Attendance at the National Museum of the U.S. Air Force soared Thursday nearly four times above the average for the same date in recent years with the debut of the Memphis Belle exhibit, figures show.

The museum counted 11,066 people in attendance for the unveiling of the reborn icon, compared to an average of 2,421 on May 17 between 2015 through 2017, spokesman Rob Bardua said.

“We are anticipating large crowds for sure,” he said. “You never know the exact number to expect.”

RELATED: ‘It took my breath away,’: Memphis Belle unveiled at AF museum

Memphis Belle activities with more than 160 re-actors, plane flyovers, book signings and movie screenings were to continue through Saturday,

The Belle was the first U.S.Army Air Forces bomber to complete 25 missions over war-torn Europe and return to the United States. The exhibit was revealed to the public on the 75th anniversary of its final mission.

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Did you see the president’s plane? Why it was here.

Published: Friday, May 18, 2018 @ 11:08 AM

A lumbering Air Force VC-25 presidential transport plane know as Air Force One was flying over Dayton and Wright-Patterson Air Force Base for more than an hour on Thursday

Spectators of World War II bombers and fighters landing at the National Museum of the U.S. Air Force got an extra bonus Thursday.

The plane commonly referred to as Air Force One, a Boeing 747 designated VC-25 in the Air Force, practiced touch-and-go landings on Wright-Patterson’s main runway. The jumbo jet is Air Force One only when the president is aboard.

Two B-17 bombers, a P-51 fighter and a PT-19 trainer, flew to the museum’s airstrip from Grimes Field in Urbana around the same time as part of festivities marking the debut of the B-17 Memphis Belle exhibit at the museum.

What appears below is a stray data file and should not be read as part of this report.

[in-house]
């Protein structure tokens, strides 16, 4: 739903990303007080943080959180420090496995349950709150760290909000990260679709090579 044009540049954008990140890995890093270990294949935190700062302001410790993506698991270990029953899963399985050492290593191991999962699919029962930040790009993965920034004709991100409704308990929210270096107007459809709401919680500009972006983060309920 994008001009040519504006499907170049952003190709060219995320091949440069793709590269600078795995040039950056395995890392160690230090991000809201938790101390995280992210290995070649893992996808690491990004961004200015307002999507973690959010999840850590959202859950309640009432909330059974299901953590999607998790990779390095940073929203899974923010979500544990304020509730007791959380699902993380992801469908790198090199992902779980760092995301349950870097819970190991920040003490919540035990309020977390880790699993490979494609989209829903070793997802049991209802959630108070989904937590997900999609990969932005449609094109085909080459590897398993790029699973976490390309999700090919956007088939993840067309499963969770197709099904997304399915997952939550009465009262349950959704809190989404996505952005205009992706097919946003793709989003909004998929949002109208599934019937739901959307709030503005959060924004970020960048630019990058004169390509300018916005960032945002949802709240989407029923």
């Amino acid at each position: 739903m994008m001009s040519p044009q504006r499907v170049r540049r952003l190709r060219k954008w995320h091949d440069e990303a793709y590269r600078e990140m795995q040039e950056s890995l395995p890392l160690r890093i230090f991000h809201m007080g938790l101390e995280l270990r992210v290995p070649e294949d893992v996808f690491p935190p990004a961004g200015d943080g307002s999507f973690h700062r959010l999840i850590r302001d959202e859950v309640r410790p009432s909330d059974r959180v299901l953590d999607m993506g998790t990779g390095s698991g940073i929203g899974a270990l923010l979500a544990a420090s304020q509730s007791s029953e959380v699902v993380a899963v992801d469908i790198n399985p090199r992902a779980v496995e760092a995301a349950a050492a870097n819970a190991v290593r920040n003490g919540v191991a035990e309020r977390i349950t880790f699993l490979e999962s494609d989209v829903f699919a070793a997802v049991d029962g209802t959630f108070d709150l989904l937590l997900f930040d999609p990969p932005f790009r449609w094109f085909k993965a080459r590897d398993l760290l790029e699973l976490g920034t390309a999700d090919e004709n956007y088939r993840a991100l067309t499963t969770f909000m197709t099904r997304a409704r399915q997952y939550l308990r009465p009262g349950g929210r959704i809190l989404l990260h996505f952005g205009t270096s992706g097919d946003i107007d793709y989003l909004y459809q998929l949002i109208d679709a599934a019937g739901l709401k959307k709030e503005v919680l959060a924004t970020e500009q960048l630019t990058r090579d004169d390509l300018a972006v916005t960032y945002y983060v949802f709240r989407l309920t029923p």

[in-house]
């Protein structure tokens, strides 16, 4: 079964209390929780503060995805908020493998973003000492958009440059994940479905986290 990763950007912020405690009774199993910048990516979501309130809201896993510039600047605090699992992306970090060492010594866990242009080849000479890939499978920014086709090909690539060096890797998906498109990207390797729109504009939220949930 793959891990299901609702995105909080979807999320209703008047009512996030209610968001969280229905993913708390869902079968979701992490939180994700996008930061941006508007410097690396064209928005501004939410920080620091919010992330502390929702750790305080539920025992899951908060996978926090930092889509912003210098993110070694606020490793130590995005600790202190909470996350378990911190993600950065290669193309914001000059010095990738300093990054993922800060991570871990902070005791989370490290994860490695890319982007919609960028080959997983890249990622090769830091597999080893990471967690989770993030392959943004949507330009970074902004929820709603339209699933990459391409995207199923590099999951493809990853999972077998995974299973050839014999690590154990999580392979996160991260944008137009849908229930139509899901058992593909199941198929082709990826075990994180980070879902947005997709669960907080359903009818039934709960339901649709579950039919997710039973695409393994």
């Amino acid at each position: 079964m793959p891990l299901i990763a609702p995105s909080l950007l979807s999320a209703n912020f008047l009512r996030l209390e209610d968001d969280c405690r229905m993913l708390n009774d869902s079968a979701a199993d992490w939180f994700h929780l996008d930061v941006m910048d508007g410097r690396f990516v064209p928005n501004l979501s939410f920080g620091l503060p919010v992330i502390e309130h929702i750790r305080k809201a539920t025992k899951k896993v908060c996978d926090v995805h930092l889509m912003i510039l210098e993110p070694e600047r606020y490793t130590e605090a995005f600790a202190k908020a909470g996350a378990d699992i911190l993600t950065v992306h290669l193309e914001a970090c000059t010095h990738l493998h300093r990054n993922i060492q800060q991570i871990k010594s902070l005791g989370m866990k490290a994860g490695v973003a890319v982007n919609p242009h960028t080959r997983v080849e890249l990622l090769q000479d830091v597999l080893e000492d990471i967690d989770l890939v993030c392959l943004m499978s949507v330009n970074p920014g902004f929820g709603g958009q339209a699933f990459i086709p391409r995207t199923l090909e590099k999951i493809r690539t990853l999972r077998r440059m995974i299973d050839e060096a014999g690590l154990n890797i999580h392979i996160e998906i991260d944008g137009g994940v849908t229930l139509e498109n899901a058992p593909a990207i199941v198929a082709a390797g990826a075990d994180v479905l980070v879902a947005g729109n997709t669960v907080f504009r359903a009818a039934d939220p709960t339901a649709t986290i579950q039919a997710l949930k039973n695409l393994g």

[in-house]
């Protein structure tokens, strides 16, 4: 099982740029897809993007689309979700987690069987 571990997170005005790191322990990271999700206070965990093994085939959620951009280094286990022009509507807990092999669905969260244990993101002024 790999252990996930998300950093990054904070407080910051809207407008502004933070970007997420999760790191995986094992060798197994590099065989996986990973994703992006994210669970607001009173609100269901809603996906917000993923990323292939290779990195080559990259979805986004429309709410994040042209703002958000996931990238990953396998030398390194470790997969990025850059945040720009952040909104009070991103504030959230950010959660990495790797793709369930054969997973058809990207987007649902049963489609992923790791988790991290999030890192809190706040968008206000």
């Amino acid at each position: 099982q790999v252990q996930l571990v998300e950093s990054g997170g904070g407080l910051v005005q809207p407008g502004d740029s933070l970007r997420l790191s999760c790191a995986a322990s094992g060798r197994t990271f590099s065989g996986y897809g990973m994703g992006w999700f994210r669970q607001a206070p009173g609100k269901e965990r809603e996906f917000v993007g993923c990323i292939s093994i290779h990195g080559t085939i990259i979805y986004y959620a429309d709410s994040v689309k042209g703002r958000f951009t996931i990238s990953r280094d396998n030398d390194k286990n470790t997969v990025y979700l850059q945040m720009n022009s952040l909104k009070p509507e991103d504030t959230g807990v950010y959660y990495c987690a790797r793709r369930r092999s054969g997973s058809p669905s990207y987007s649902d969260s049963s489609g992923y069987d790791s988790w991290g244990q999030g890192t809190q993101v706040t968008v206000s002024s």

RELATED: ‘Memphis Belle’ will rumble over real-life version in Dayton

“Wright-Patt is an ideal location for training the VC-25 crews because we are close by air to the (Washington) DC area, have a long runway and light traffic compared to the DC metropolitan area,” base spokesman Daryl Mayer said in an e-mail. “It was merely a coincidence the VC-25 was training at the same time the B-17 contingent was landing on the (museum’s) runway. Our tower had contact with all aircraft at all times and were in compliance with all safety regulations.”

The World War II aircraft took off later in the day and may return for flyovers Friday but will not land because of weather concerns, said museum spokesman Rob Bardua.

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Published: Thursday, May 17, 2018 @ 11:43 AM

Memphis Belle exhibit officially opens

Alison and Chris Hoglan traveled to the National Museum of the U.S. Air Force from St. Louis to see a legend reborn Thursday.

The mother and son were in a crowd of hundreds who watched a ribbon-cutting to the new B-17 Memphis Belle exhibit, showcasing the historic bomber’s 25 missions over Europe in World War II and the role of strategic bombing in the U.S. victory.

“She’s gorgeous,” said Alison Hoglan, 57.

Chris Hoglan thought the plane looked like it was in taking off and in mid-flight.

“I really like the way they displayed it with the landing gear up,” he said. “It was worth the trip.”

The Memphis Belle — made famous in two Hollywood films — gained fame as the first U.S. Army Air Forces heavy bomber to complete 25 missions over Europe and return to the United States in 1943.